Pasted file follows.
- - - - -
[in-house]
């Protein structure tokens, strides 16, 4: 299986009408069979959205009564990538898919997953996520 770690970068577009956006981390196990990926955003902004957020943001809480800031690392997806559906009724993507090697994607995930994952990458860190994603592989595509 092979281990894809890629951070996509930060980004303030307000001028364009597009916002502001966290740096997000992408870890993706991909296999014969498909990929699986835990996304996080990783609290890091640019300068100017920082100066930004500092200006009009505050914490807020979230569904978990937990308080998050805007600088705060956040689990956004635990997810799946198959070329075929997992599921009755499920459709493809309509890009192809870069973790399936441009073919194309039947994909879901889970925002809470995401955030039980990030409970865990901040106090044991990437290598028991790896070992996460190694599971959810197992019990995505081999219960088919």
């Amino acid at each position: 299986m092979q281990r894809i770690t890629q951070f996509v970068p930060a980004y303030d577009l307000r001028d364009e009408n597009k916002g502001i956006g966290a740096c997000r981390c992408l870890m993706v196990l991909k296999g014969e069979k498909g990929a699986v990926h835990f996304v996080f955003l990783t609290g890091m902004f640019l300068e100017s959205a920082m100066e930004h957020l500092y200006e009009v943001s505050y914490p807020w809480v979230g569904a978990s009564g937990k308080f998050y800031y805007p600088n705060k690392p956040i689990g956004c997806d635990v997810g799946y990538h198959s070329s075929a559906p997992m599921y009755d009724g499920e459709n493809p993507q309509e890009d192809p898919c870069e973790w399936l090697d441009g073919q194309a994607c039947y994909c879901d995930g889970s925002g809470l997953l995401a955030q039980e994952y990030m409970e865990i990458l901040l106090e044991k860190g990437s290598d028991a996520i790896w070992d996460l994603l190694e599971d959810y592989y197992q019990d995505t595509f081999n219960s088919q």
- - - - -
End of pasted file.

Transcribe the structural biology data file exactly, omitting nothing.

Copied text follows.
[in-house]
């Protein structure tokens, strides 16, 4: 299986009408069979959205009564990538898919997953996520 770690970068577009956006981390196990990926955003902004957020943001809480800031690392997806559906009724993507090697994607995930994952990458860190994603592989595509 092979281990894809890629951070996509930060980004303030307000001028364009597009916002502001966290740096997000992408870890993706991909296999014969498909990929699986835990996304996080990783609290890091640019300068100017920082100066930004500092200006009009505050914490807020979230569904978990937990308080998050805007600088705060956040689990956004635990997810799946198959070329075929997992599921009755499920459709493809309509890009192809870069973790399936441009073919194309039947994909879901889970925002809470995401955030039980990030409970865990901040106090044991990437290598028991790896070992996460190694599971959810197992019990995505081999219960088919």
């Amino acid at each position: 299986m092979q281990r894809i770690t890629q951070f996509v970068p930060a980004y303030d577009l307000r001028d364009e009408n597009k916002g502001i956006g966290a740096c997000r981390c992408l870890m993706v196990l991909k296999g014969e069979k498909g990929a699986v990926h835990f996304v996080f955003l990783t609290g890091m902004f640019l300068e100017s959205a920082m100066e930004h957020l500092y200006e009009v943001s505050y914490p807020w809480v979230g569904a978990s009564g937990k308080f998050y800031y805007p600088n705060k690392p956040i689990g956004c997806d635990v997810g799946y990538h198959s070329s075929a559906p997992m599921y009755d009724g499920e459709n493809p993507q309509e890009d192809p898919c870069e973790w399936l090697d441009g073919q194309a994607c039947y994909c879901d995930g889970s925002g809470l997953l995401a955030q039980e994952y990030m409970e865990i990458l901040l106090e044991k860190g990437s290598d028991a996520i790896w070992d996460l994603l190694e599971d959810y592989y197992q019990d995505t595509f081999n219960s088919q």